The precipiton technology thus combines the ease and versatility of solution-phase synthesis with the easy separability of solid-phase workup, and it can greatly reduce the amount of solvent used in chemical synthesis. Wilcox and coworkers recently improved it by making precipitons recyclable as well. "The recycling is quite efficient now and, combined with savings in solvent use and time, will enhance the attractiveness of this new method of separation," Wilcox says.
New multicomponent reactions are being developed by several groups. MCRs are processes in which three or more starting materials are combined in a single reaction vessel ("one pot") to generate a product that incorporates substantial portions of all the reactants. MCRs are of growing importance in combinatorial chemistry because of their high productivity and their potential to generate libraries of high complexity and high diversity using only single-step reactions.
Hall's group developed an aza[4+2]/allylboration MCR as a stereocontrolled route to polysubstituted piperidines [Chem.--Eur. J., 9, 466 (2003)]. The reaction generates compounds with several stereocenters, it has a wide substrate scope, and it incorporates up to four elements of diversity. "The reaction is being optimized on solid support for generating parallel libraries," Hall tells C&EN. "We are also using this type of reaction in target-oriented synthesis" [J. Am. Chem. Soc., 125, 9308 (2003)].
"The development of novel MCRs is indeed a hot spot in past years and has attracted attention of more and more synthetic chemists," says Jieping Zhu, director of research at the CNRS Institute of the Chemistry of Natural Products, in Gif-sur-Yvette, France. "However, the importance of MCRs has been evident for quite a while. In fact, nifedipine, commercialized in the 1970s, has been synthesized by the Hantzsch reaction, an MCR discovered in 1882."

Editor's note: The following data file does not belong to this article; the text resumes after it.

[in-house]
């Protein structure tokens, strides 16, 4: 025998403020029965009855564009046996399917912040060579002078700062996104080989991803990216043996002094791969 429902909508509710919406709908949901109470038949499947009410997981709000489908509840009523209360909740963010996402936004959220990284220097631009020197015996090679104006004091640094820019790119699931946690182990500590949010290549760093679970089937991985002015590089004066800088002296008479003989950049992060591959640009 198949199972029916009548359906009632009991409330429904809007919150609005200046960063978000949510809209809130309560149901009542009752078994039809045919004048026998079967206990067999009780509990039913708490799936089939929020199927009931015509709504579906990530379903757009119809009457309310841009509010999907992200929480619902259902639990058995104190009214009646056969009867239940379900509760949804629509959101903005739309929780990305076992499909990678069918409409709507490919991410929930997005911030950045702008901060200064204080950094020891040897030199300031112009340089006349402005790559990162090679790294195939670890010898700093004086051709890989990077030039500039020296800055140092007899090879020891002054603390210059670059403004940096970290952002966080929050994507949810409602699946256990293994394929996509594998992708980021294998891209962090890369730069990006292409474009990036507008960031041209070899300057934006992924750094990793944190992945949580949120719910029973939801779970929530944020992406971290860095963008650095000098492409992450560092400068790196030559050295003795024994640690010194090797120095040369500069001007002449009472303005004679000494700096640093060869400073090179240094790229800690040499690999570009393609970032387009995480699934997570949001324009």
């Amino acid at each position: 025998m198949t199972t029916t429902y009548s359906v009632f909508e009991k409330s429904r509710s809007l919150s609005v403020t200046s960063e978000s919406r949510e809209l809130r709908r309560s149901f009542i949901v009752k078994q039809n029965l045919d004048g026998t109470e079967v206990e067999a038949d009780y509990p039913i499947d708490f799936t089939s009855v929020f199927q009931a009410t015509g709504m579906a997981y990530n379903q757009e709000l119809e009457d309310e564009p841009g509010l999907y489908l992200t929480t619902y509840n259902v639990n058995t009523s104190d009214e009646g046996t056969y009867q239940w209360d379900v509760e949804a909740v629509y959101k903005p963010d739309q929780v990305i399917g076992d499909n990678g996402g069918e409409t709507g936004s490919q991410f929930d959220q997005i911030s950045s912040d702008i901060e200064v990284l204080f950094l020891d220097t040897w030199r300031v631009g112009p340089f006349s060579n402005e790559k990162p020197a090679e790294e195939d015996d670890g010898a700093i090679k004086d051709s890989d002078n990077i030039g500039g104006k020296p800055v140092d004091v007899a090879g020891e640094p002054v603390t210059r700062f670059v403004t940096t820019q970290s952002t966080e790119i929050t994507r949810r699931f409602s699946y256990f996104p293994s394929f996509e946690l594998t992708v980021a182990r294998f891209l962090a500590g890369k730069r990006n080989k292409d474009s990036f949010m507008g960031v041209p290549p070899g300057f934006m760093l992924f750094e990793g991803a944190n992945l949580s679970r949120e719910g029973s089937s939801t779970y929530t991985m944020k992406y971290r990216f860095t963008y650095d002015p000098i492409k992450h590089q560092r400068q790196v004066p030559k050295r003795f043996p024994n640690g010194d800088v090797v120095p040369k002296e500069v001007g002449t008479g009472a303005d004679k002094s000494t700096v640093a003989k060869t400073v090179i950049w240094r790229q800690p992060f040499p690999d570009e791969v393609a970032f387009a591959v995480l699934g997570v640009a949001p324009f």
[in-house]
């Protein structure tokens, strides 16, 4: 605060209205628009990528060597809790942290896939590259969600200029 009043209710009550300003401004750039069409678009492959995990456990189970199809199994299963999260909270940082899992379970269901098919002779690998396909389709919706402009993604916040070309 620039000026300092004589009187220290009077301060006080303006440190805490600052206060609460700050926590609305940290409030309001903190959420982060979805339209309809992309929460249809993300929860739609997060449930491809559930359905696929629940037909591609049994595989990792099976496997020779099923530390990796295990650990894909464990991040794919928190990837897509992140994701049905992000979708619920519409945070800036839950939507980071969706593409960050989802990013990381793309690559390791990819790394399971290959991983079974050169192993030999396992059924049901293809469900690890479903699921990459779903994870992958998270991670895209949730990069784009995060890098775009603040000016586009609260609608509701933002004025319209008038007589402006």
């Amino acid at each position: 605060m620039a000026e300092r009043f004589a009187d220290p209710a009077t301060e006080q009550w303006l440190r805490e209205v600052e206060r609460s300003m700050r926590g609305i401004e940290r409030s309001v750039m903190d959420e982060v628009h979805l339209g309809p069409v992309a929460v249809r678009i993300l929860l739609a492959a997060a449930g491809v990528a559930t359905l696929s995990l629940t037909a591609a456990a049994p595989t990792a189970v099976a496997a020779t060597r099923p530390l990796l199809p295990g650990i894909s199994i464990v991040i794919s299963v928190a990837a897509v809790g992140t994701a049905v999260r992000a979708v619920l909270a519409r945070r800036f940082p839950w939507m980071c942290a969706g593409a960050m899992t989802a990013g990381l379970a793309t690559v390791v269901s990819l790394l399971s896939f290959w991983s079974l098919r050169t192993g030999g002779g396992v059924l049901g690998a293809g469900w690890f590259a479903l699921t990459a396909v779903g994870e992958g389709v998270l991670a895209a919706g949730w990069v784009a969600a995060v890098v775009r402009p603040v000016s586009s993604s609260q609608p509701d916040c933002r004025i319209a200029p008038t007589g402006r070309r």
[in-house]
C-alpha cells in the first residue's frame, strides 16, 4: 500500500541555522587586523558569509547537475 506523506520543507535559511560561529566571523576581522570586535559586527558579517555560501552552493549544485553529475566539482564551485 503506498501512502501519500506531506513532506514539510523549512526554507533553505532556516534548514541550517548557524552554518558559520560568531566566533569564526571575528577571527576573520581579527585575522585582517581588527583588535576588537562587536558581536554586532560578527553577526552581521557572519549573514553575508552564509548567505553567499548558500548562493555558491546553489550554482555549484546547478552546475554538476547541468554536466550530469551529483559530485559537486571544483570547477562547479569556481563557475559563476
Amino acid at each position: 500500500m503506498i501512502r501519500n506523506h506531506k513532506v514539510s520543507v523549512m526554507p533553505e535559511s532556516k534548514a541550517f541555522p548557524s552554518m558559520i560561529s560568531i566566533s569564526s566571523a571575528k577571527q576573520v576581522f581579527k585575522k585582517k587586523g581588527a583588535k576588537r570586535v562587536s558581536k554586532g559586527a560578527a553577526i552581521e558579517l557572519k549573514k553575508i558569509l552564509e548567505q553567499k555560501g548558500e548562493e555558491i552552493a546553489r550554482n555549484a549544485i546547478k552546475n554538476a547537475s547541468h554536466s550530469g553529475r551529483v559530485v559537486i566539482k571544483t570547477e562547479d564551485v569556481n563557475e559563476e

According to Zhu, a noteworthy MCR advance that's much more recent is the development of enantioselective MCRs. Groups that have led the way in this area, he says, include those of Vice President of Chemistry Alexander Dömling at Morphochem AG, Martinsried, Germany; chemistry professor Carlos F. Barbas III at Scripps Research Institute; associate professor Benjamin List at Max Planck Institute for Coal Research, Mülheim an der Ruhr, Germany; and chemistry professor Scott E. Denmark at the University of Illinois, Urbana-Champaign.
At the ACS ProSpectives conference, Zhu discussed the "substrate design" approach to MCRs--designing substrates with appropriate functional groups, so when the substrates are mixed together they will react in a highly ordered and productive fashion to produce an interesting scaffold in high yield. This approach contrasts with target-oriented synthesis, in which a natural product or other target compound is retrosynthetically disconnected into smaller and easily available synthons, and where the initial focus is thus more on the product than on the substrates. Zhu and coworkers recently used the substrate design strategy to develop multicomponent syntheses of a range of structurally distinct macrocycles and polyheterocycles [Angew. Chem. Int. Ed., 41, 4291 (2002); C&EN, Nov. 18, 2002, page 16].
Zhu and Hugues Bienaymé, founder and chief executive officer of Chrysalon, Villeurbanne, France, are currently editing a book on MCRs, to be published by Wiley-VCH. "It will be the first book dedicated to this important research field and should appear at the beginning of 2004," Zhu says. It will cover well-known, newly developed, and emerging MCRs and their use in drug discovery, natural product synthesis, and combinatorial chemistry.